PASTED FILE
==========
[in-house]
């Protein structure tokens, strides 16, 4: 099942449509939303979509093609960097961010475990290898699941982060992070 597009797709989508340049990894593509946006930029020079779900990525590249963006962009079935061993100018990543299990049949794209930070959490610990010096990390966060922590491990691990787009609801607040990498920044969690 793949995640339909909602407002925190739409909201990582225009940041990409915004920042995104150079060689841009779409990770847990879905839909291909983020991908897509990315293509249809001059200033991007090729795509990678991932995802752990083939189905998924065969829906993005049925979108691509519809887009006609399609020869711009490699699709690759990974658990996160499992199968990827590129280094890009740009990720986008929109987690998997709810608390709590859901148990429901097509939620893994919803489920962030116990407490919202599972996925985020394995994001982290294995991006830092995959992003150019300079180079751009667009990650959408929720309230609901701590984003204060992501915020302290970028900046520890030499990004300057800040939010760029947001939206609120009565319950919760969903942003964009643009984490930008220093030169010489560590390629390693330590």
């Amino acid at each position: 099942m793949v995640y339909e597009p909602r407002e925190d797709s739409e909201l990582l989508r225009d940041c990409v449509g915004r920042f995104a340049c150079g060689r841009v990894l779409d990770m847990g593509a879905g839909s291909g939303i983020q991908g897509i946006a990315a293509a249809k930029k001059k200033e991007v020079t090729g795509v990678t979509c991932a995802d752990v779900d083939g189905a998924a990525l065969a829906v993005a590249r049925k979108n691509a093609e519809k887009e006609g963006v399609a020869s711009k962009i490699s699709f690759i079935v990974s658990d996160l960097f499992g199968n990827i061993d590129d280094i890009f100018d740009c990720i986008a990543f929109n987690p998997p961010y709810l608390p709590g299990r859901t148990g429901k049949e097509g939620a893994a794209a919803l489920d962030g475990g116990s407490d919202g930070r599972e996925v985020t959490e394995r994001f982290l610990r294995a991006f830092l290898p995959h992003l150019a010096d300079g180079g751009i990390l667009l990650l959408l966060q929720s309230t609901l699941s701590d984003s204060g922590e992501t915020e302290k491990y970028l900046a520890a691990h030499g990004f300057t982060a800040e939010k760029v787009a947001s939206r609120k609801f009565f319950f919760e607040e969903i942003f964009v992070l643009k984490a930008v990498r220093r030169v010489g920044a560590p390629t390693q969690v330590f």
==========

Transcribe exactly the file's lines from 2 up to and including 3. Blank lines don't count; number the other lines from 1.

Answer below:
């Protein structure tokens, strides 16, 4: 099942449509939303979509093609960097961010475990290898699941982060992070 597009797709989508340049990894593509946006930029020079779900990525590249963006962009079935061993100018990543299990049949794209930070959490610990010096990390966060922590491990691990787009609801607040990498920044969690 793949995640339909909602407002925190739409909201990582225009940041990409915004920042995104150079060689841009779409990770847990879905839909291909983020991908897509990315293509249809001059200033991007090729795509990678991932995802752990083939189905998924065969829906993005049925979108691509519809887009006609399609020869711009490699699709690759990974658990996160499992199968990827590129280094890009740009990720986008929109987690998997709810608390709590859901148990429901097509939620893994919803489920962030116990407490919202599972996925985020394995994001982290294995991006830092995959992003150019300079180079751009667009990650959408929720309230609901701590984003204060992501915020302290970028900046520890030499990004300057800040939010760029947001939206609120009565319950919760969903942003964009643009984490930008220093030169010489560590390629390693330590």
């Amino acid at each position: 099942m793949v995640y339909e597009p909602r407002e925190d797709s739409e909201l990582l989508r225009d940041c990409v449509g915004r920042f995104a340049c150079g060689r841009v990894l779409d990770m847990g593509a879905g839909s291909g939303i983020q991908g897509i946006a990315a293509a249809k930029k001059k200033e991007v020079t090729g795509v990678t979509c991932a995802d752990v779900d083939g189905a998924a990525l065969a829906v993005a590249r049925k979108n691509a093609e519809k887009e006609g963006v399609a020869s711009k962009i490699s699709f690759i079935v990974s658990d996160l960097f499992g199968n990827i061993d590129d280094i890009f100018d740009c990720i986008a990543f929109n987690p998997p961010y709810l608390p709590g299990r859901t148990g429901k049949e097509g939620a893994a794209a919803l489920d962030g475990g116990s407490d919202g930070r599972e996925v985020t959490e394995r994001f982290l610990r294995a991006f830092l290898p995959h992003l150019a010096d300079g180079g751009i990390l667009l990650l959408l966060q929720s309230t609901l699941s701590d984003s204060g922590e992501t915020e302290k491990y970028l900046a520890a691990h030499g990004f300057t982060a800040e939010k760029v787009a947001s939206r609120k609801f009565f319950f919760e607040e969903i942003f964009v992070l643009k984490a930008v990498r220093r030169v010489g920044a560590p390629t390693q969690v330590f």